Ecotourism is on the rise. The movement has been gaining popularity since the 1980’s and is today also referred to as nature travel, responsible travel, mindful travel or conscious travel. Many different terms for more or less the same principles – but what exactly does this mean and what are the advantages of ecotourism?
The advantages of ecotourism include
- sustainable rural development based on environmental protection
- the creation of jobs
- education and awareness about endangered animals and climate change
- the improvement of life quality for locals
- understanding of and sensitivity towards other cultures
Let’s dig a bit deeper to understand how this is achieved.
What is Ecotourism and what are its Advantages?
Ecotourism means responsible travel to natural areas that conserve the environment, while improving the welfare of local people.
Principles of Ecotourism
According to the International Ecotourism society, those who implement, participate in, and market ecotourism activities should adopt the following principles:
- Minimize physical, social, behavioral, and psychological impacts.
- Build environmental and cultural awareness and respect.
- Provide positive experiences for both visitors and hosts.
- Provide direct financial benefits for conservation.
- Generate financial benefits for both local people and private industry.
- Deliver memorable interpretative experiences to visitors that help raise sensitivity to host countries’ political, environmental, and social climates.
- Design, construct and operate low-impact facilities.
- Recognize the rights and spiritual beliefs of the Indigenous People in your community and work in partnership with them to create empowerment.
Advantages of Ecotourism
So, how does this work and what are the main advantages of ecotourism? Let’s take a look at the economy, our environment, and your experience.
Economic Advantages of Ecotourism
The tourism industry means rapid development and rapid development can lead to huge disadvantages for local communities.
Ecotourism on the other hand aims to promote sustainable rural development, with the goal to generate revenue based upon the conservation of the environment, rather than through its transformation. That basically means that the communities are reaping the financial rewards from protecting the local land.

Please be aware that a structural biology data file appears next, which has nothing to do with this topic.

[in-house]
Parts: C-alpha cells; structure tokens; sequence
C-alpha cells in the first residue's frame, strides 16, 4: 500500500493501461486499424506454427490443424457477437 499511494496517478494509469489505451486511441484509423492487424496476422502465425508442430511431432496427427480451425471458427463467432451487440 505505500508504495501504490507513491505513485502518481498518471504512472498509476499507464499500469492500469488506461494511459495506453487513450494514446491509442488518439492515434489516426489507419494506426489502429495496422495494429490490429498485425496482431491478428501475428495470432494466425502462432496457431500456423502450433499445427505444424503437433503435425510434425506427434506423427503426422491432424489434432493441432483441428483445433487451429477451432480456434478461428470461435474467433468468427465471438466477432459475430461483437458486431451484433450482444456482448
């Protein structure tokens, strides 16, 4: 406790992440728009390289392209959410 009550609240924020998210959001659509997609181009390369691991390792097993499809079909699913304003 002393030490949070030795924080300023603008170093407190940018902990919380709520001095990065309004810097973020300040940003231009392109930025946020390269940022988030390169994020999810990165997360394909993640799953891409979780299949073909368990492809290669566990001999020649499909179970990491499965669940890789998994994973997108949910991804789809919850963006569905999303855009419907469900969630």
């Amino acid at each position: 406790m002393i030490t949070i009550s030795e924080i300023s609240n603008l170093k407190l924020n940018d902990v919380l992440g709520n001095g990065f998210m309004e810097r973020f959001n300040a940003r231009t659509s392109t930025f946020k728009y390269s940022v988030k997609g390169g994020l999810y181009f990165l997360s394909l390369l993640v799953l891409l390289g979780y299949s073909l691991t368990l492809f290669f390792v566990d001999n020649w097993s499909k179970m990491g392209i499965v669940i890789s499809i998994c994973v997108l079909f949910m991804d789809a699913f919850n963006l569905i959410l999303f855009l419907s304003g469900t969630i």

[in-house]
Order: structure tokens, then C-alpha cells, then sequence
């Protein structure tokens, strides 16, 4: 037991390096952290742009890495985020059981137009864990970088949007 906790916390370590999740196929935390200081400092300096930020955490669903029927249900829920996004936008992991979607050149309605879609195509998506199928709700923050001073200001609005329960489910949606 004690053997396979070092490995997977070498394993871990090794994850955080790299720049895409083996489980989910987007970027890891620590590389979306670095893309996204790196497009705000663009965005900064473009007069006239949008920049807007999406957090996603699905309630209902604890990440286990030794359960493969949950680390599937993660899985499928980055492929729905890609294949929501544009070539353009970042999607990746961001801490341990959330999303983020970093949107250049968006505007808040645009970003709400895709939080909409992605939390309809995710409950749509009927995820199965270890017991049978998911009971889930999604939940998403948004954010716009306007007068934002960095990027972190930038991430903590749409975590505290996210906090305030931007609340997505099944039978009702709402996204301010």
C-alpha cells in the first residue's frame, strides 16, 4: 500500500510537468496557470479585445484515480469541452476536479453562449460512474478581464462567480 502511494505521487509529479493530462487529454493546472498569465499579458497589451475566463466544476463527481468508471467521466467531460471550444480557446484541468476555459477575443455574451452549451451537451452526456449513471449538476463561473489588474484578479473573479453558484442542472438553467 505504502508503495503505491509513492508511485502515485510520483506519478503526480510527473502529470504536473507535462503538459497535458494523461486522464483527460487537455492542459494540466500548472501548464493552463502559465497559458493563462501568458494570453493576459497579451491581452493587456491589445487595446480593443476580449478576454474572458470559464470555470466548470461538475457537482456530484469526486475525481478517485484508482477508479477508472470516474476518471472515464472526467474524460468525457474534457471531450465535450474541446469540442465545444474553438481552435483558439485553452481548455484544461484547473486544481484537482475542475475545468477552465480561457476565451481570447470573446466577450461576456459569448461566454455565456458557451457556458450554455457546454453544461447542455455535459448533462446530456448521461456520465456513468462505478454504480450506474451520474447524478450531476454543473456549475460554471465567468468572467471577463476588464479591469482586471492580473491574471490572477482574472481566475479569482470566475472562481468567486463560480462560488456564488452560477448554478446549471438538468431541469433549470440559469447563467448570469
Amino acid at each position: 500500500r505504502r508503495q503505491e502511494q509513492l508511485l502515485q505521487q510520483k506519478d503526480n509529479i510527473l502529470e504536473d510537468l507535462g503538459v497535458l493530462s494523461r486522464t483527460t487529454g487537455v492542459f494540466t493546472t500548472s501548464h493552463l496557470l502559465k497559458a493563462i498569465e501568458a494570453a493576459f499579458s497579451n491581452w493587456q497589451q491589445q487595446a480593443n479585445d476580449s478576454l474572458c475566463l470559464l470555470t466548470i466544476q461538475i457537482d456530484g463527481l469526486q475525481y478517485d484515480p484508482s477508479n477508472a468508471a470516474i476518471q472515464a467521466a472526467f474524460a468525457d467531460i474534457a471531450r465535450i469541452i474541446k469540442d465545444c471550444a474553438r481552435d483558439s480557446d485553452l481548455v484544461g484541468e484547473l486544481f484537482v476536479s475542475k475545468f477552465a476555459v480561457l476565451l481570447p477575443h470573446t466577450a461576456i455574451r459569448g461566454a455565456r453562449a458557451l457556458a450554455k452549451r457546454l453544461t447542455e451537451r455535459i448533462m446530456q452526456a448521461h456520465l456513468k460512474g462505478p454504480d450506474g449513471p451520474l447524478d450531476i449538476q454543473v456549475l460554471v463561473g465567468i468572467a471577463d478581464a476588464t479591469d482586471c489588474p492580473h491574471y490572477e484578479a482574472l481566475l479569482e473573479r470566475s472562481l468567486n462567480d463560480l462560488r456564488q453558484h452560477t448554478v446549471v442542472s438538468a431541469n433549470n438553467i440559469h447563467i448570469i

Local jobs for example are advantages of ecotourism. According to a study by the Collaborative Partnership on Forests, ecotourism can return as much as 95% of revenues to the local economy, compared to only about 20% for “standard all-inclusive package tours”.
Money Well Spent
In the mainstream tourism industry, sometimes you can’t be sure that your money doesn’t go to corrupt governments or organizations that use it for purposes you don’t support. In the ecotourism industry however, the opposite is the case.
With access to business training and employment opportunities, ecotourism may result in an improved quality of life – You basically pay the locals directly for whatever service they offer.
Commercializing tourist destinations poses a huge threat to natural environments throughout the world. Deforestation, air pollution and habitat loss of wild animals are only a few of the devastating results.
Ecotourists however pay to see a country’s natural beauty, not the destruction caused by short-run exploitation. That makes ecotourism a leading way for developing countries to generate revenue by preserving their rainforests, and protecting their wildlife.
It’s one thing to watch Netflix documentaries on the most beautiful places on earth and how they are being destroyed by climate change and overtourism: It’s sad. You are shocked. You want to make a difference. But you don’t really know where to begin. And a few days later, you have already forgotten about it again.